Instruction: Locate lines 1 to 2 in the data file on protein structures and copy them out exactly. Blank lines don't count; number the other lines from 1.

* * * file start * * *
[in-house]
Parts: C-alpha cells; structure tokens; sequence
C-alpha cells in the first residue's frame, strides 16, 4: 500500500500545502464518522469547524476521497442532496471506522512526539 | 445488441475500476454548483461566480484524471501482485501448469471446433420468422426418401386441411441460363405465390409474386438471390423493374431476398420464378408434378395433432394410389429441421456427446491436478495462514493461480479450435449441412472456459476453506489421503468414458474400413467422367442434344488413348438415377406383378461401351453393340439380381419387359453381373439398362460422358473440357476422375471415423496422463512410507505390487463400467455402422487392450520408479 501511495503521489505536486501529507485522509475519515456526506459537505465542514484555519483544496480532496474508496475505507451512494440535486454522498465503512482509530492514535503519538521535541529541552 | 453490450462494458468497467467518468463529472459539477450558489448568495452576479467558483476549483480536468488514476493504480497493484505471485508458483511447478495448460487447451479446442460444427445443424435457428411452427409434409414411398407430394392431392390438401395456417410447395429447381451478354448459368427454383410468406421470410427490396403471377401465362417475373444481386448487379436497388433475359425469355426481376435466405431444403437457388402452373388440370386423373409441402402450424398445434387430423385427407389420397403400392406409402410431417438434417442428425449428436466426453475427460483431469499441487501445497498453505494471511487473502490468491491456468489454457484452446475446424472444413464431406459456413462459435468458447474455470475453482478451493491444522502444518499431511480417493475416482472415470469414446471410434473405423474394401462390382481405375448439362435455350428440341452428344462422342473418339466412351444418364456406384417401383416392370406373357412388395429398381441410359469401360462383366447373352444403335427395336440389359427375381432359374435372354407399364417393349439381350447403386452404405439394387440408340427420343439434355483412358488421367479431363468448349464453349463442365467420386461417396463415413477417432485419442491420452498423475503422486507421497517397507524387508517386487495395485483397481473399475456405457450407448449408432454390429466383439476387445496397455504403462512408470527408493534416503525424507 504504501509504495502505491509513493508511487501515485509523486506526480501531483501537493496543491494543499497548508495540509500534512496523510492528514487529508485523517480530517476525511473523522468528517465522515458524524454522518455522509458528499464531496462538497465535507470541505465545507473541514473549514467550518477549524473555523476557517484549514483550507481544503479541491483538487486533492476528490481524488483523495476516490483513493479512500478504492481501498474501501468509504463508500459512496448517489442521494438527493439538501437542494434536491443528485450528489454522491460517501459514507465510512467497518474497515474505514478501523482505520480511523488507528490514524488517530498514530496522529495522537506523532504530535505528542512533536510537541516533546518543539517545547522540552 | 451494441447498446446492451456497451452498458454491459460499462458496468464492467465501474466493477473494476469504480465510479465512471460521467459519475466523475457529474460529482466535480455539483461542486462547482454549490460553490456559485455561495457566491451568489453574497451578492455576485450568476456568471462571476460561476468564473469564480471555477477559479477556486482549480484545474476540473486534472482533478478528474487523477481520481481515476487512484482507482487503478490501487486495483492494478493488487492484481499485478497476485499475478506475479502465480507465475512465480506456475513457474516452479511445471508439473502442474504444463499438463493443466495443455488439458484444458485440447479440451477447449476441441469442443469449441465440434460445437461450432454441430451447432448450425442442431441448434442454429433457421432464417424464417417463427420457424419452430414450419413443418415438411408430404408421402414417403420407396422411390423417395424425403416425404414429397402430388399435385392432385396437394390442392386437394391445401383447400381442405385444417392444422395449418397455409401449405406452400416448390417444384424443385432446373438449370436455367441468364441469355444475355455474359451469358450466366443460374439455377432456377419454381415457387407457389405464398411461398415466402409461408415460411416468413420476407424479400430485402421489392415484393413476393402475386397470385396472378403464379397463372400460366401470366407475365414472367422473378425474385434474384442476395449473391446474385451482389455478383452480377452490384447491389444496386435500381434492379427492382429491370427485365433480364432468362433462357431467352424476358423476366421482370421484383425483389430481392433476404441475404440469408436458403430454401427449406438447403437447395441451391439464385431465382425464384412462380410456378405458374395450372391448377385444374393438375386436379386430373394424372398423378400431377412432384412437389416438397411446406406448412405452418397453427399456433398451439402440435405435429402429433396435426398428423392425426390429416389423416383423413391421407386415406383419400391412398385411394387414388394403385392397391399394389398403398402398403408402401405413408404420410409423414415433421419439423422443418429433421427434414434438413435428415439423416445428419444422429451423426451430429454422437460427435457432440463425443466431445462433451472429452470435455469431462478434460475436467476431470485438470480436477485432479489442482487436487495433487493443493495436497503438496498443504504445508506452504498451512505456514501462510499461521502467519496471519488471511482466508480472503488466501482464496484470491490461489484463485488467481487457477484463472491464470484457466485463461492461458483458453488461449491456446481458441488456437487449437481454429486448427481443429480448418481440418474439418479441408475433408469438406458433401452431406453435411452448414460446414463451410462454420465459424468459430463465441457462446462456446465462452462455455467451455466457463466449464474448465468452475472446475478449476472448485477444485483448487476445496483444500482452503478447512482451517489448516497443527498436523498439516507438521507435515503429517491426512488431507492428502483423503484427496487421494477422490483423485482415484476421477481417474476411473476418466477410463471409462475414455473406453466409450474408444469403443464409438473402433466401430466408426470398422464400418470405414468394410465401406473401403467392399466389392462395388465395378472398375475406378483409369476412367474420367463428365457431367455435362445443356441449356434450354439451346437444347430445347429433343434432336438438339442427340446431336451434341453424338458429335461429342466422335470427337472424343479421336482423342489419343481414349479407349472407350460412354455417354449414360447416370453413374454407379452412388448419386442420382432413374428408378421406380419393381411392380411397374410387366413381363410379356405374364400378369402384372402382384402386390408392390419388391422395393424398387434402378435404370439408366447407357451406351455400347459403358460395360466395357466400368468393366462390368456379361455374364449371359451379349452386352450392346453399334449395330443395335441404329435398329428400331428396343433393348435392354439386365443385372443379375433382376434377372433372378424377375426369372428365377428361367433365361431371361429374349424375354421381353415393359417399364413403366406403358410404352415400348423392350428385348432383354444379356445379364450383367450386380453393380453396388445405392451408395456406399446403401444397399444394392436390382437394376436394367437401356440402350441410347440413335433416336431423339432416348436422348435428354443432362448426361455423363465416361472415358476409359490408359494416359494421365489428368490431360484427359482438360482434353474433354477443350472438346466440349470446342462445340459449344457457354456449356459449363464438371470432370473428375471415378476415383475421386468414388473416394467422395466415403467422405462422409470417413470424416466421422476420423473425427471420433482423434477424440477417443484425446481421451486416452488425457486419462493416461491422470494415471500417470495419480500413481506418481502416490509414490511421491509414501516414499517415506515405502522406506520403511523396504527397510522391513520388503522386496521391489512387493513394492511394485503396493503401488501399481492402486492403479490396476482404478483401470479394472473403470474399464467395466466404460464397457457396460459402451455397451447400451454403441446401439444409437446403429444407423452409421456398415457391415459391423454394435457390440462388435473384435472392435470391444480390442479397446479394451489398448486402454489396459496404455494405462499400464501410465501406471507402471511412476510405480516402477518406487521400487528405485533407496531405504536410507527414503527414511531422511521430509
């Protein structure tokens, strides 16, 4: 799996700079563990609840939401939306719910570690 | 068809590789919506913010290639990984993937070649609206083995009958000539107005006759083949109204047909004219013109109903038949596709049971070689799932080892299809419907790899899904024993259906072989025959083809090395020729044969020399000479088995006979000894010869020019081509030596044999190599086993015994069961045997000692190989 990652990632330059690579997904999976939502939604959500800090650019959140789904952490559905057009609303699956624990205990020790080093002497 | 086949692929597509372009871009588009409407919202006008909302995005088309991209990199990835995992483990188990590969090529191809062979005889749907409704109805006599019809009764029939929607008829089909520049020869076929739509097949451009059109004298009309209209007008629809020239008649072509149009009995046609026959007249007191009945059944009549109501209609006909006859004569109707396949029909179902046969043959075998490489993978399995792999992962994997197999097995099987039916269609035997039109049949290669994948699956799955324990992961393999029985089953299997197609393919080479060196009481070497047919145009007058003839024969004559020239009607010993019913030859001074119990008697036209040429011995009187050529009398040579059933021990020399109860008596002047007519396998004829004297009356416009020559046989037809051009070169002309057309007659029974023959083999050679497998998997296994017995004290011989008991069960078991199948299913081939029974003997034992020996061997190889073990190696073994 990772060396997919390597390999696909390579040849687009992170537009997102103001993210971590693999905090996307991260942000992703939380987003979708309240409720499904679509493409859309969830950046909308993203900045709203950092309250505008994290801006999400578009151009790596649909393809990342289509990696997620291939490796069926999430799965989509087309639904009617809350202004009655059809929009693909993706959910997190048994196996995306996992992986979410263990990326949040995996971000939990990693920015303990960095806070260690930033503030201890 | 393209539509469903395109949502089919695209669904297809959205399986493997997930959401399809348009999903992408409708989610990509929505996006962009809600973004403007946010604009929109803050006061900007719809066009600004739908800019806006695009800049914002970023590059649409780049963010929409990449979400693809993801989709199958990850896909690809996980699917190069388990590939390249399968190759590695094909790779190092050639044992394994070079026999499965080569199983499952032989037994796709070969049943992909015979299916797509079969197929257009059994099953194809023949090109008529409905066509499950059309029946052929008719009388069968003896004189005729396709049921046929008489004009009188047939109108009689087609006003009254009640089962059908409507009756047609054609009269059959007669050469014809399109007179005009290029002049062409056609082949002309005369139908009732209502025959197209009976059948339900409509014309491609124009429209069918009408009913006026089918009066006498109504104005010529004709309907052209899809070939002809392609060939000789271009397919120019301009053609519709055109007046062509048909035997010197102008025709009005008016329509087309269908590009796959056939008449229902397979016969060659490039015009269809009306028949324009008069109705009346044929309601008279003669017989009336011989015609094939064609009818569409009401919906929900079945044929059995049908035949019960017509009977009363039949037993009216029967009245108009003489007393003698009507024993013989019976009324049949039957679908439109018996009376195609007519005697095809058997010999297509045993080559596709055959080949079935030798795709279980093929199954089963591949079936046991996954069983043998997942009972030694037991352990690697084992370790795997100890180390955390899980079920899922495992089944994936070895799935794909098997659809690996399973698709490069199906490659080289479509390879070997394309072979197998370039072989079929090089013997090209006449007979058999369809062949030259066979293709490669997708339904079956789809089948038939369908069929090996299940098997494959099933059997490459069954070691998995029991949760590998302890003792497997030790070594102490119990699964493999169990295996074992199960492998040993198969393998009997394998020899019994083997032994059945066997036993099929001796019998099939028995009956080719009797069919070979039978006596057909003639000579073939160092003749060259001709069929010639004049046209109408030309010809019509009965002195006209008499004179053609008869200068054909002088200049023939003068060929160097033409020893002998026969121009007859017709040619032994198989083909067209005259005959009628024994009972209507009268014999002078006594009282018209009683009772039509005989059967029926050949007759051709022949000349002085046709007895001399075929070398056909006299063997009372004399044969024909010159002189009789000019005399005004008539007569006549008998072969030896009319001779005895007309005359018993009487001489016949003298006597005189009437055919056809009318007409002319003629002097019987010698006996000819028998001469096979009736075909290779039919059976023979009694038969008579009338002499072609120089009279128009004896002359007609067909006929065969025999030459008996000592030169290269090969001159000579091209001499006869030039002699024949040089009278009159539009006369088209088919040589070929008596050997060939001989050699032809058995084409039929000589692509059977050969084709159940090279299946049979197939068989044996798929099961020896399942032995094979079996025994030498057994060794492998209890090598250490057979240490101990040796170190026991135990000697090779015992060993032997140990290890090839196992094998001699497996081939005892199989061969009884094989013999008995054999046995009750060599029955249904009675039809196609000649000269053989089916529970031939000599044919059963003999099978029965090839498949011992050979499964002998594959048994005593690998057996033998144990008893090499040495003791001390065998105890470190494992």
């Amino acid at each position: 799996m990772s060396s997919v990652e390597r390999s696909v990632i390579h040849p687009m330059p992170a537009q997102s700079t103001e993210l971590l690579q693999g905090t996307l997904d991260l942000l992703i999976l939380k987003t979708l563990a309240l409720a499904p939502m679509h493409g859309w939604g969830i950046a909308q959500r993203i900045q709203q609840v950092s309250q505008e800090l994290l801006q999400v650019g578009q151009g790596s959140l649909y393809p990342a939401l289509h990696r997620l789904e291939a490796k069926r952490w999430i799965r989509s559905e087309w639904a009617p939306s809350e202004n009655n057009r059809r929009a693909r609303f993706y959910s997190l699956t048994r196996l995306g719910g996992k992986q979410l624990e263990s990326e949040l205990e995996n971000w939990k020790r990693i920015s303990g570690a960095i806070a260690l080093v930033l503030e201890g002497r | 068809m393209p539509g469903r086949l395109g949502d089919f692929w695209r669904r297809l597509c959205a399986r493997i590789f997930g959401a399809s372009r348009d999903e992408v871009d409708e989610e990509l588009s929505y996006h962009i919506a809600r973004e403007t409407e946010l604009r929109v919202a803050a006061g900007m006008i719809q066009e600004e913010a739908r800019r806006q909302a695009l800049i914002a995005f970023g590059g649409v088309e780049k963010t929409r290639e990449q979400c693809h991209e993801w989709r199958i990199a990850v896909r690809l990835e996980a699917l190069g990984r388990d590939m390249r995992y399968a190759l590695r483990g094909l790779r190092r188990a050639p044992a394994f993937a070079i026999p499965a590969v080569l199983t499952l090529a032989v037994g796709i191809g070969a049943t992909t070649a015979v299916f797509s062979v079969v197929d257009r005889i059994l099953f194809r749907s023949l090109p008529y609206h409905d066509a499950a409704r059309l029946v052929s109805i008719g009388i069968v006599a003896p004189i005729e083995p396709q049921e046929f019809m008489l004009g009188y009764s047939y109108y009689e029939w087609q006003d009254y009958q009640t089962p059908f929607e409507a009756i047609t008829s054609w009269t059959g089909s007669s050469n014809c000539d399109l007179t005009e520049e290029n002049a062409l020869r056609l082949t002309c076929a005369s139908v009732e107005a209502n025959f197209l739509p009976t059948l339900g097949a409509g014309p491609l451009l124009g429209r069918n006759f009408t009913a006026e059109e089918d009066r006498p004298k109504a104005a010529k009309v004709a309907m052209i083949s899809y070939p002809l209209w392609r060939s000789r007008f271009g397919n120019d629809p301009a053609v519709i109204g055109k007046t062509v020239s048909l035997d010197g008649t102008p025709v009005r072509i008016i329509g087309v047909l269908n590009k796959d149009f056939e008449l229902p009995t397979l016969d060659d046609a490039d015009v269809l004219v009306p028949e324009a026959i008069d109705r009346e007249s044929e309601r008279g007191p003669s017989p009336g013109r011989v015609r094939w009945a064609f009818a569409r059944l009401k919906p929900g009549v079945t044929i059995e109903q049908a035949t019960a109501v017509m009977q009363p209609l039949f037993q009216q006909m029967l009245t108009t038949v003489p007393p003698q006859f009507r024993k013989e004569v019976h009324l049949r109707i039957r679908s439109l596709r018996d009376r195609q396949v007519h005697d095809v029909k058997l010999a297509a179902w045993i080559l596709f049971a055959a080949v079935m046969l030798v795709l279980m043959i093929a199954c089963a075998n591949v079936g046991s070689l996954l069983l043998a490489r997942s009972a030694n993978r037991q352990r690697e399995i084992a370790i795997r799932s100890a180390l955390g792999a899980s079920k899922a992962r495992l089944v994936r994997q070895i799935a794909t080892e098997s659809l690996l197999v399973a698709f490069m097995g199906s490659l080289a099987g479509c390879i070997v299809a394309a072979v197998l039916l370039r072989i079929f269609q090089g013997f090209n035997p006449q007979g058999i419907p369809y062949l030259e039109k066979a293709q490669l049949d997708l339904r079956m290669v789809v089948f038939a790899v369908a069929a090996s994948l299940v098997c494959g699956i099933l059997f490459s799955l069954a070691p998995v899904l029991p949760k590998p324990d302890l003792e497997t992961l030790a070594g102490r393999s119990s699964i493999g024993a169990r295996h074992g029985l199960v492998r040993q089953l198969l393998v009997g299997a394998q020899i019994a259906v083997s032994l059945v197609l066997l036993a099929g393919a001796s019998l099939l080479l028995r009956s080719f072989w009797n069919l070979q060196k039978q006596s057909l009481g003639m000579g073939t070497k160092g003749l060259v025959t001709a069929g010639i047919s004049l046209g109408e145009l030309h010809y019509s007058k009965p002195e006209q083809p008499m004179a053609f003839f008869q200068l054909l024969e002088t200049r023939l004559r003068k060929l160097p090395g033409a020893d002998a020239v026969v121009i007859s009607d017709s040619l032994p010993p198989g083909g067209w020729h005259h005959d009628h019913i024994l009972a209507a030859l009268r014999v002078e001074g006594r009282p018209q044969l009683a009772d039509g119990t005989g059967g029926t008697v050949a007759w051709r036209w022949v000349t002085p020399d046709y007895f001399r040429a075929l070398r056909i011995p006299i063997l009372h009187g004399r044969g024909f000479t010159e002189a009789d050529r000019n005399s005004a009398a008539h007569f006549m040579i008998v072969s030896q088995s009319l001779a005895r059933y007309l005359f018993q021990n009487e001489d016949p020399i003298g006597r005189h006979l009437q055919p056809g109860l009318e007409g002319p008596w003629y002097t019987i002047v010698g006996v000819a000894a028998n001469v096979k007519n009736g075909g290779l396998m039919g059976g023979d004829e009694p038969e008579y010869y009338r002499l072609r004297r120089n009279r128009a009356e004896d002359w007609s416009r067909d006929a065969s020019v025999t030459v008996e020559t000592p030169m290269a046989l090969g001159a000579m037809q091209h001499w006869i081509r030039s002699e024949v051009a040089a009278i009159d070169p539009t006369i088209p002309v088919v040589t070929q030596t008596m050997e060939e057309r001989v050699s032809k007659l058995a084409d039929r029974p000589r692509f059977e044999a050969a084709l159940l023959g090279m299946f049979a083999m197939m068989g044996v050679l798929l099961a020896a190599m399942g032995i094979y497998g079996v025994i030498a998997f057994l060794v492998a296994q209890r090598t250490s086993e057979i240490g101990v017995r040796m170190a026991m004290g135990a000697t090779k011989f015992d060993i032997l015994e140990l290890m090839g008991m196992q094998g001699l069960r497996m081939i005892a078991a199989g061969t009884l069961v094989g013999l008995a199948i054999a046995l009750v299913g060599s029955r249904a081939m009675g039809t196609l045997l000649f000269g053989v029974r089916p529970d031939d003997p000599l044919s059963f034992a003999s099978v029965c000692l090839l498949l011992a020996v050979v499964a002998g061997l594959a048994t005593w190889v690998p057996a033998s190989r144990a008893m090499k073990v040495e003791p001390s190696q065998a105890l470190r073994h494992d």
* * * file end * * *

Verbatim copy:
[in-house]
Parts: C-alpha cells; structure tokens; sequence